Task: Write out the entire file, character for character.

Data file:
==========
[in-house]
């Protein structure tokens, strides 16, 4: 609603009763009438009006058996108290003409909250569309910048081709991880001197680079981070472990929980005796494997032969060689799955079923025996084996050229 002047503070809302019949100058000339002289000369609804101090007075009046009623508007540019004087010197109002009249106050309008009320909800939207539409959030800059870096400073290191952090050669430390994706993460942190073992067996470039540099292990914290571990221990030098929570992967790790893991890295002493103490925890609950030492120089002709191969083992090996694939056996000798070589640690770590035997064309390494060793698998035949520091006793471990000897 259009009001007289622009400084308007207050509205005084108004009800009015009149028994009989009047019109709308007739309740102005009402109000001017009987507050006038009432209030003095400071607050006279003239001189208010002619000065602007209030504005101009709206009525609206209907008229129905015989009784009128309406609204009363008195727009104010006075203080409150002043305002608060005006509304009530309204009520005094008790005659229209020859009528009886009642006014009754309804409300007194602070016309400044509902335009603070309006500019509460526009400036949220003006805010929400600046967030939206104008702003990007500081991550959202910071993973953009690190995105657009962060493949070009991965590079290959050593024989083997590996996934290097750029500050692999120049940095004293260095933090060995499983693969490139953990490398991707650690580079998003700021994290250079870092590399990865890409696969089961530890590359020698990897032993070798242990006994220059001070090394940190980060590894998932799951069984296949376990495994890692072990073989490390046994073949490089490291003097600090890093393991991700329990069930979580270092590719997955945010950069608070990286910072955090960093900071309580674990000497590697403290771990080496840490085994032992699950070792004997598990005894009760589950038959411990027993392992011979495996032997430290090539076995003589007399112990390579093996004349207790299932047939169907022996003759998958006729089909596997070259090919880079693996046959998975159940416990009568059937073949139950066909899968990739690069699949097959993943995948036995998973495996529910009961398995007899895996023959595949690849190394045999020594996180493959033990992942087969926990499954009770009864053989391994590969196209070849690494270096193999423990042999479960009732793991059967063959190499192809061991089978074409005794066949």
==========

[in-house]
């Protein structure tokens, strides 16, 4: 609603009763009438009006058996108290003409909250569309910048081709991880001197680079981070472990929980005796494997032969060689799955079923025996084996050229 002047503070809302019949100058000339002289000369609804101090007075009046009623508007540019004087010197109002009249106050309008009320909800939207539409959030800059870096400073290191952090050669430390994706993460942190073992067996470039540099292990914290571990221990030098929570992967790790893991890295002493103490925890609950030492120089002709191969083992090996694939056996000798070589640690770590035997064309390494060793698998035949520091006793471990000897 259009009001007289622009400084308007207050509205005084108004009800009015009149028994009989009047019109709308007739309740102005009402109000001017009987507050006038009432209030003095400071607050006279003239001189208010002619000065602007209030504005101009709206009525609206209907008229129905015989009784009128309406609204009363008195727009104010006075203080409150002043305002608060005006509304009530309204009520005094008790005659229209020859009528009886009642006014009754309804409300007194602070016309400044509902335009603070309006500019509460526009400036949220003006805010929400600046967030939206104008702003990007500081991550959202910071993973953009690190995105657009962060493949070009991965590079290959050593024989083997590996996934290097750029500050692999120049940095004293260095933090060995499983693969490139953990490398991707650690580079998003700021994290250079870092590399990865890409696969089961530890590359020698990897032993070798242990006994220059001070090394940190980060590894998932799951069984296949376990495994890692072990073989490390046994073949490089490291003097600090890093393991991700329990069930979580270092590719997955945010950069608070990286910072955090960093900071309580674990000497590697403290771990080496840490085994032992699950070792004997598990005894009760589950038959411990027993392992011979495996032997430290090539076995003589007399112990390579093996004349207790299932047939169907022996003759998958006729089909596997070259090919880079693996046959998975159940416990009568059937073949139950066909899968990739690069699949097959993943995948036995998973495996529910009961398995007899895996023959595949690849190394045999020594996180493959033990992942087969926990499954009770009864053989391994590969196209070849690494270096193999423990042999479960009732793991059967063959190499192809061991089978074409005794066949």